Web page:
NOAA has revised their winter outlook for the U.S, according to a recent post on their ClimateWatch Magazine. An earlier outlook had northern Illinois with chances of well below normal temperatures. The new outlook (below) has pulled the colder outlook out of Illinois as well as expanded the area in the southern half of Illinois with an increased chance of above normal temperatures. So overall, a milder winter is expected in terms of temperatures.
The precipitation outlook for this winter remains unchanged for Illinois. Most of the state, except for far western Illinois, has an increased chance of above normal precipitation. Unfortunately, NOAA does not do a snowfall forecast. Research indicates that the Great Lakes region has better chances for above normal snowfall during past La Niña events. However, the weaker than expected La Niña event this winter and the slow start to the snowfall season suggest that the pattern of increased snowfall during La Niña winters may not pan out this year.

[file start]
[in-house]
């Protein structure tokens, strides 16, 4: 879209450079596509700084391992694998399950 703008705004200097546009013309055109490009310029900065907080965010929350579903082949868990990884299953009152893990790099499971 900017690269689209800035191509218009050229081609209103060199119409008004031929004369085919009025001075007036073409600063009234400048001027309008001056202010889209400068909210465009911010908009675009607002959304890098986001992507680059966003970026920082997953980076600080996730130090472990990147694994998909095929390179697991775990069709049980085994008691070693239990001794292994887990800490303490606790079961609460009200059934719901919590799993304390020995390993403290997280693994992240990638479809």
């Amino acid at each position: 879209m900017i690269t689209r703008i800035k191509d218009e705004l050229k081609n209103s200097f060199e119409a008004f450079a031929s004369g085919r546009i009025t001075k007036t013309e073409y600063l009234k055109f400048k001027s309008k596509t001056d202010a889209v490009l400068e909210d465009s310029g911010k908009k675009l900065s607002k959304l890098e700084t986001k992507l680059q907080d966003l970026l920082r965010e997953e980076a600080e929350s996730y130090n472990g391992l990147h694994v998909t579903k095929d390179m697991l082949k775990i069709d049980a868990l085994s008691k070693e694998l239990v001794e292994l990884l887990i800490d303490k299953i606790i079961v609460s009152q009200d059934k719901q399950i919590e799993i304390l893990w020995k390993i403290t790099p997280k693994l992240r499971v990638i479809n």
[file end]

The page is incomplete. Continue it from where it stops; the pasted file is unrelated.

The winter outlook covers the period of December-February, the heart of the winter weather season in most of the U.S.